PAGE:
A few minutes with...Steven Squyres

Steven Squyres is principal investigator for the Mars Exploration Rover Mission and professor of astronomy at Cornell University. The mission of the Mars rovers, Spirit and Opportunity, was supposed to last 90 days, but the robots’ endurance — more than 1,442 days at the time of this interview — has surprised everyone. Squyres will deliver a keynote speech at the April FOSE conference and exposition in Washington.

FCW: How has your relationship with Spirit and Opportunity evolved during the past four years?
SQUYRES: When they do something good, we’re proud, and when they do something wrong, we get a little angry with them. And when they get into trouble, we worry. We feel all of these things. The worst part, of course, is going to be when the mission finally ends — when they die — and I don’t know what that’s going to feel like. I think it’s going to feel pretty bad. But they’ve lasted so long, and they’ve done so much. They’ve had far richer and more productive lives than anyone, including those of us who created them, could have ever hoped. So it’ll be an honorable death, but it will be a tough day.

FCW: If NASA develops a new breed of rovers, what characteristics would you want them to have?
: The next rover is going to carry instrumentation that will enable us to look for organic molecules. On the next rover mission — the one that’s flying in 2009 — power will not be supplied by solar cells. It will be powered by plutonium. We’ve got a nuclear power source that will supply a steady, reliable source of power. This next vehicle is also bigger.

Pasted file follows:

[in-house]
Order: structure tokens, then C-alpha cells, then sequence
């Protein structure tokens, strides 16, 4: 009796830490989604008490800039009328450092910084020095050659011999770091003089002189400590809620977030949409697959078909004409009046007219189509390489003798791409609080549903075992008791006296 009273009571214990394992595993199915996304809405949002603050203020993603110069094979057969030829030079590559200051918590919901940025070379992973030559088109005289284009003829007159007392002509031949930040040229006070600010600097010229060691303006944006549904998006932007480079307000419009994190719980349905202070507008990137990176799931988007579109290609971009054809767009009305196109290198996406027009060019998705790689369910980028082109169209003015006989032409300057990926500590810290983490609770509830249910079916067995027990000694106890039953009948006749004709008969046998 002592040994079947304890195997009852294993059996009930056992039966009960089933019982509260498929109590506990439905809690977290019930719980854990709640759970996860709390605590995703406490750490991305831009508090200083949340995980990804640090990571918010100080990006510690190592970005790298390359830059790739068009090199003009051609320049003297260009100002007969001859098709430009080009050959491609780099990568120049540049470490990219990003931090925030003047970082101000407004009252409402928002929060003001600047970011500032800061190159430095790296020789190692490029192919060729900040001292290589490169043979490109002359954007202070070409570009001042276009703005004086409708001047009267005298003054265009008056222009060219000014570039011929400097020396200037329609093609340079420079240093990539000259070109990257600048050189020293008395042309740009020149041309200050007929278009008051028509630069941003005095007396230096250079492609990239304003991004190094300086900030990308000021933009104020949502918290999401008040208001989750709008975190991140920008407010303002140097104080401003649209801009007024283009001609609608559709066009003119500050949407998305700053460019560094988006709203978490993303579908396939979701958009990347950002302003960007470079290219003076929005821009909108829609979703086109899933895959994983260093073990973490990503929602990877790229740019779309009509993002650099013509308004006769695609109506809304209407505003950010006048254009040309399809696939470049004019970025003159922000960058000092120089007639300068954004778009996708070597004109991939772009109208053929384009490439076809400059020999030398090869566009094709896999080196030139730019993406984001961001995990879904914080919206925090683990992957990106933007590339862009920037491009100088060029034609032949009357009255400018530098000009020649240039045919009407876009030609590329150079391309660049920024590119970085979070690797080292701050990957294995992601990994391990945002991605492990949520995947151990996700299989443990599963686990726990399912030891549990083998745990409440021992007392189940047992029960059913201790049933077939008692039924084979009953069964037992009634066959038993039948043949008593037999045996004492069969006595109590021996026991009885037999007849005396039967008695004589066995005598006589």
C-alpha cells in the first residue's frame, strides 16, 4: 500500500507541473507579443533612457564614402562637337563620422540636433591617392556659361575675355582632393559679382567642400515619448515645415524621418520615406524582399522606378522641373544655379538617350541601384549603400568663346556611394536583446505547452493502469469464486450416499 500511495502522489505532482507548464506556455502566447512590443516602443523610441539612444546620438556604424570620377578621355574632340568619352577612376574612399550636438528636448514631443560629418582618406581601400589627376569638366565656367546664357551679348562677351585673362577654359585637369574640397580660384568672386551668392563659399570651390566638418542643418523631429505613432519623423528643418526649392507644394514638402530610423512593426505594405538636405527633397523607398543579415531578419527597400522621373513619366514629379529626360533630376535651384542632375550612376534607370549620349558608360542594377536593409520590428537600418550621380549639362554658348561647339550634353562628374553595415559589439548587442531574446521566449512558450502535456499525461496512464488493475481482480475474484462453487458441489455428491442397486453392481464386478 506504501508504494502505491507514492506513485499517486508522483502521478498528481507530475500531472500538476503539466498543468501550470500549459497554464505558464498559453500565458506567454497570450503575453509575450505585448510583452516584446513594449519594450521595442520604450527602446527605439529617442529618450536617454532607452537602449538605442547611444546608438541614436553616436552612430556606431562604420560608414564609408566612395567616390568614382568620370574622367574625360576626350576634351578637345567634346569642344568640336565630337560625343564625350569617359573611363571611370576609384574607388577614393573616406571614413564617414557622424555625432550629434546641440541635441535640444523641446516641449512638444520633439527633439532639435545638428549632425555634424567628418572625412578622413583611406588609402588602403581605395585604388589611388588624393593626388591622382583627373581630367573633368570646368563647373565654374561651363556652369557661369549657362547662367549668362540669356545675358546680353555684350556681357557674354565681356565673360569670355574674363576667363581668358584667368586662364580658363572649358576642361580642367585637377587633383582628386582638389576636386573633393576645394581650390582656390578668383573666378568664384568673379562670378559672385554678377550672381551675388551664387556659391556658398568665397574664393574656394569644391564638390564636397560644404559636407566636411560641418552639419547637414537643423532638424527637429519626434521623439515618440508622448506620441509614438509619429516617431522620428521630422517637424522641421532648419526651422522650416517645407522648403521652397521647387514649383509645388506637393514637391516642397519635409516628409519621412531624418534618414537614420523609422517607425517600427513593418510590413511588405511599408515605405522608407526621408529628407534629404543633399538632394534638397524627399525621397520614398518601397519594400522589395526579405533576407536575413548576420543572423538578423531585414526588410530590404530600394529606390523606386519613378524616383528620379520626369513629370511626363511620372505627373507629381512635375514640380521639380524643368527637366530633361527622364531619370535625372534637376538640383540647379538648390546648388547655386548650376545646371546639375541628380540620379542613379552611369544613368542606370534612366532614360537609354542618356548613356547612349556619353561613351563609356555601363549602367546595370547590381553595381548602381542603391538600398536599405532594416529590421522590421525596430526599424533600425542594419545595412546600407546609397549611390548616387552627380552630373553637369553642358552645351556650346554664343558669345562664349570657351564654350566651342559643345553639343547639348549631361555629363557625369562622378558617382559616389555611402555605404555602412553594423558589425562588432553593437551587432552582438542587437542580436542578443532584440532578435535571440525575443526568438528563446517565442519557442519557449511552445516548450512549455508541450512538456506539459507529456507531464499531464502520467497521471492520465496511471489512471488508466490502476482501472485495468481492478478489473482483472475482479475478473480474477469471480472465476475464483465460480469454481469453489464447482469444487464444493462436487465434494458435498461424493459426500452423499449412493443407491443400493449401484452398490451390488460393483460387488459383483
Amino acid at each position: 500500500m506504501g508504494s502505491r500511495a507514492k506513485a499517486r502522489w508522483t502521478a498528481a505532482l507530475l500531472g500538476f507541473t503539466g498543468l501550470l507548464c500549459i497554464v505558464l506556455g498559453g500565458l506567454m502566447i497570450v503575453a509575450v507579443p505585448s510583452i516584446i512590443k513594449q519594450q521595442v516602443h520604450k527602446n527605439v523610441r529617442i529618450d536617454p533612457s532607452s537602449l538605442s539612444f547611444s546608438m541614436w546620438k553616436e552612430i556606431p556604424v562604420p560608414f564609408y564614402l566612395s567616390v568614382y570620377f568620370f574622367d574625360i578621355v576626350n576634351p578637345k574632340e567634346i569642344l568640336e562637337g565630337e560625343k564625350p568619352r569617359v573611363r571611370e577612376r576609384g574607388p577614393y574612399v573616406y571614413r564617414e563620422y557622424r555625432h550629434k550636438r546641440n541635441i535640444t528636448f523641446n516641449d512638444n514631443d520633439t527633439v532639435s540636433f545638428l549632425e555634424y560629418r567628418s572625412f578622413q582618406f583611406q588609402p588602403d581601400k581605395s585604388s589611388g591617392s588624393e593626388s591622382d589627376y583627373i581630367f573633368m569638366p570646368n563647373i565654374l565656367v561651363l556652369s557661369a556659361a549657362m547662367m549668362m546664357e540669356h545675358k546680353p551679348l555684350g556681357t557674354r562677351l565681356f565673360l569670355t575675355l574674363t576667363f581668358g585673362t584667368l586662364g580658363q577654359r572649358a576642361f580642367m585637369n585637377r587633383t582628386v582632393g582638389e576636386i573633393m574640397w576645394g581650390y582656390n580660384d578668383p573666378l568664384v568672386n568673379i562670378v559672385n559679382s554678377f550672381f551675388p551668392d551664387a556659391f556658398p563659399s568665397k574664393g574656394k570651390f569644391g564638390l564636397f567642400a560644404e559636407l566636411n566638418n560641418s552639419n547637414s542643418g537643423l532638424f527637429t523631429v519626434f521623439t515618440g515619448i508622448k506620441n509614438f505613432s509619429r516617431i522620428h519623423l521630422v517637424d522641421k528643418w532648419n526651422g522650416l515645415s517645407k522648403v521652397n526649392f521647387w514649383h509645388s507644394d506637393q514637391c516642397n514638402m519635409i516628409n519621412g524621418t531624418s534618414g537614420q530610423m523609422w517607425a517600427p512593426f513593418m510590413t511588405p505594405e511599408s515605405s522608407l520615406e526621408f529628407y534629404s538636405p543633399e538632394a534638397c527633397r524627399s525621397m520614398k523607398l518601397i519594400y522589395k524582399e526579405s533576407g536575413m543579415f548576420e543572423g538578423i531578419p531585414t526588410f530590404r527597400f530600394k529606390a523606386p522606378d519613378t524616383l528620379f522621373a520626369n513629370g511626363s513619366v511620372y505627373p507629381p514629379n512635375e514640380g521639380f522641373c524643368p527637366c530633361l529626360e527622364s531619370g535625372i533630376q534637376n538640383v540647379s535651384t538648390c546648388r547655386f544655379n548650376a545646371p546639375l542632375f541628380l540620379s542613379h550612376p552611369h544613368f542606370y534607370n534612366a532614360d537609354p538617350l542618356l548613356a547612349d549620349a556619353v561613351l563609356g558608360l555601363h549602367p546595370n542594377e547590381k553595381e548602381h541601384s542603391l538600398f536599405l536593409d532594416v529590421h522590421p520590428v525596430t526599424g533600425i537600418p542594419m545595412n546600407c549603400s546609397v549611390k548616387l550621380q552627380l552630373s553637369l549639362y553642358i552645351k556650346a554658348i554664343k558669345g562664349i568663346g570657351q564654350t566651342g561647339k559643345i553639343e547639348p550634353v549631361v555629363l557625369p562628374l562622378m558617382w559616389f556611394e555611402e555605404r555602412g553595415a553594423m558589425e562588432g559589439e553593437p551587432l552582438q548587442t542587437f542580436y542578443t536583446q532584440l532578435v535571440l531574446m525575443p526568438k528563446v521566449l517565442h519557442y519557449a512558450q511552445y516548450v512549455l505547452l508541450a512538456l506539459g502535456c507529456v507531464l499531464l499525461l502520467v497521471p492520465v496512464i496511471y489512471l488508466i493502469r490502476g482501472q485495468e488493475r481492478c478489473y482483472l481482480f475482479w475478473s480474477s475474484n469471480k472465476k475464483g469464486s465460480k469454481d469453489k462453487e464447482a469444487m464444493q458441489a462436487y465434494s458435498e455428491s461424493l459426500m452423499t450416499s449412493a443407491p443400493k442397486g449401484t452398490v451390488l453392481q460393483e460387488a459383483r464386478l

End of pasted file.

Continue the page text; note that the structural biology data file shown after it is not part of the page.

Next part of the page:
A field of obstacles that Spirit and Opportunity might have a tough time picking their way through, this thing can just go monster-trucking right over it.

FCW: How have the rovers survived extreme conditions that you had not expected them to endure?
: There were a few things that really helped. One was we thought correctly that we would see dust build up on the solar arrays. What we didn’t count on was that gusts of wind would periodically clean the solar arrays off. When that happens, it’s like taking the vehicle to a car wash. It just cleans it off, and power goes way up again. It’s happened three times to Spirit, and it’s happened repeatedly to Opportunity.

That was just good luck. We can’t attribute it to anything other than just Mars being good to us. This is exploration. You don’t know what you’re going to get.

FCW: Would you be as interested in studying Mars and Europa if it weren’t for evidence that water existed on Mars and that Europa contains an ocean that might support life?
SQUYRES: I would still be interested because I like planetary exploration in general.

But it’s the former or maybe current presence of water on those objects that makes them special. They have greater potential as an abode for life than most of the other planets, which have far harsher conditions. 

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